Saturation Point

Mark Cuban has suggested the NFL is spreading itself too thin with numerous non-Sunday games. (USA TODAY Sports)

Mark Cuban has suggested the NFL is spreading itself too thin with numerous non-Sunday games. (USA TODAY Sports)

Mark Cuban thinks the NFL is biting off more than it can chew. Speaking with reporters on Sunday evening, then expanding on his initial thoughts in a 1,585-word Facebook post on Monday night, he argued that the league is overextending itself with Thursday Night Football and the return of late-season Saturday games. Cuban compared the NFL to Who Wants to Be a Millionaire? — which, once it reached phenomenon status in the early 2000s, went from being on once per week to every weeknight and effectively died — and thinks people will get sick of the product if the games aren’t confined to Sundays and Monday nights. “Pigs get fat,” Cuban said. “And they’re getting hoggy. When you try to take it too far, people turn the other way.”

The headline here — one apparently big enough to compel Cuban to elaborate at length on some off-the-cuff comments he made to a few basketball writers — is his claim the NFL will implode in 10 years. As ESPN’s Kevin Seifert points out, there are no numbers that back up Cuban’s assertions. Viewership for Thursday Night Football is solid, and it will obviously increase now that eight of the games are going to be on national television. Stats don’t support the notion that TNF games are particularly sloppier or more poorly played than ones on Sundays and Mondays. (Of course, there’s no metric for whether or not you enjoyed a game.) There aren’t any concrete signs the NFL is getting less popular or that putting football on three or four nights a week has been ruinous to their brand. There has to be a saturation point somewhere, but Roger Goodell hasn’t yet located it.

Regardless of whether Cuban is correct about the league’s imminent decline, he’s hitting on something that a not-insignificant amount of NFL fans think: We could do with a little less football.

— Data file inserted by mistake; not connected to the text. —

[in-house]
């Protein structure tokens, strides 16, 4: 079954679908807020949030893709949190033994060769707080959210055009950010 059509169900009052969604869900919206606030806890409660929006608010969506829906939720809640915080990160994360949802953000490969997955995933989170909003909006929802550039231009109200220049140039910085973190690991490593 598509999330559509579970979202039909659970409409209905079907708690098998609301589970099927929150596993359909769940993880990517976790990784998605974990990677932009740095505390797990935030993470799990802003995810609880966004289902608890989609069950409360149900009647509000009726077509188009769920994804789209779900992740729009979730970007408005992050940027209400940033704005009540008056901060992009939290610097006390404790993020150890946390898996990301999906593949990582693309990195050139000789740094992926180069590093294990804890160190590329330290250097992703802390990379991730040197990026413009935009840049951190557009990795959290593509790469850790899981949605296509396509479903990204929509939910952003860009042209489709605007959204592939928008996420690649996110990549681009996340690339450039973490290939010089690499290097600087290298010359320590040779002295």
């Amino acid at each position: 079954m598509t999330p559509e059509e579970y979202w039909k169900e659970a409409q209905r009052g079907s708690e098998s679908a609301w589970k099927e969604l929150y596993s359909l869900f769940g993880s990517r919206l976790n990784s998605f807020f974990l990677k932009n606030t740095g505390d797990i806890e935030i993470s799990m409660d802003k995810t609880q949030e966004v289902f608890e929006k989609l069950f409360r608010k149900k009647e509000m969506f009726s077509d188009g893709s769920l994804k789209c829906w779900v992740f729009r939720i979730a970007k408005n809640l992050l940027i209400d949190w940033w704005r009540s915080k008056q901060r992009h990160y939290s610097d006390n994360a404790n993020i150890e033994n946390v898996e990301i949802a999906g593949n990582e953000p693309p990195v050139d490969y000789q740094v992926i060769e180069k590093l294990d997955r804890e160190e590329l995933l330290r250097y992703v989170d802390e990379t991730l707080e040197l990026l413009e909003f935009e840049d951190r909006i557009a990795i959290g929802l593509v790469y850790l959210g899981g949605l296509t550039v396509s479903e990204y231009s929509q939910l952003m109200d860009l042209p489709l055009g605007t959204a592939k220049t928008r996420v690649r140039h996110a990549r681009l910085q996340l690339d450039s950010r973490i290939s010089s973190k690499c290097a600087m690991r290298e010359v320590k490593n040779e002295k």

One of of the great things about the NFL is that it’s convenient to follow. Because by necessity, football teams play only once per week, there’s not the content flood effect produced by something like the NBA’s 82-game schedule. Satellite TV ads might lead us to believe otherwise, but most sports fans have lives that prevent them from sinking into the couch for four hours every night to watch ballgames. I’m a committed basketball nerd, and I still miss out on a lot because of the sheer amount of stuff that happens in the NBA in a given week. The NFL is easier to grasp by dint of there being fewer games. You can settle in each Sunday afternoon and feel like you have a decent handle on the league. In this respect, Cuban’s right: Football is as popular as it is in part because there is not a lot of it.

I don’t watch many Thursday Night Football games. I’m just not at all in the mood for the NFL in the middle of the week. I prefer to settle into football for the majority of a single day, where the games are stacked on top of each other, which means there’s usually something compelling happening for six hours straight. There is something to be said for a sport that you can consume on Sunday, read about on Monday and largely forget about until it returns again the next week. The NFL allows you to have a life outside of it. I assume I’m in the minority in thinking this way, though. If people don’t want TNF, they’re not voting with their remotes.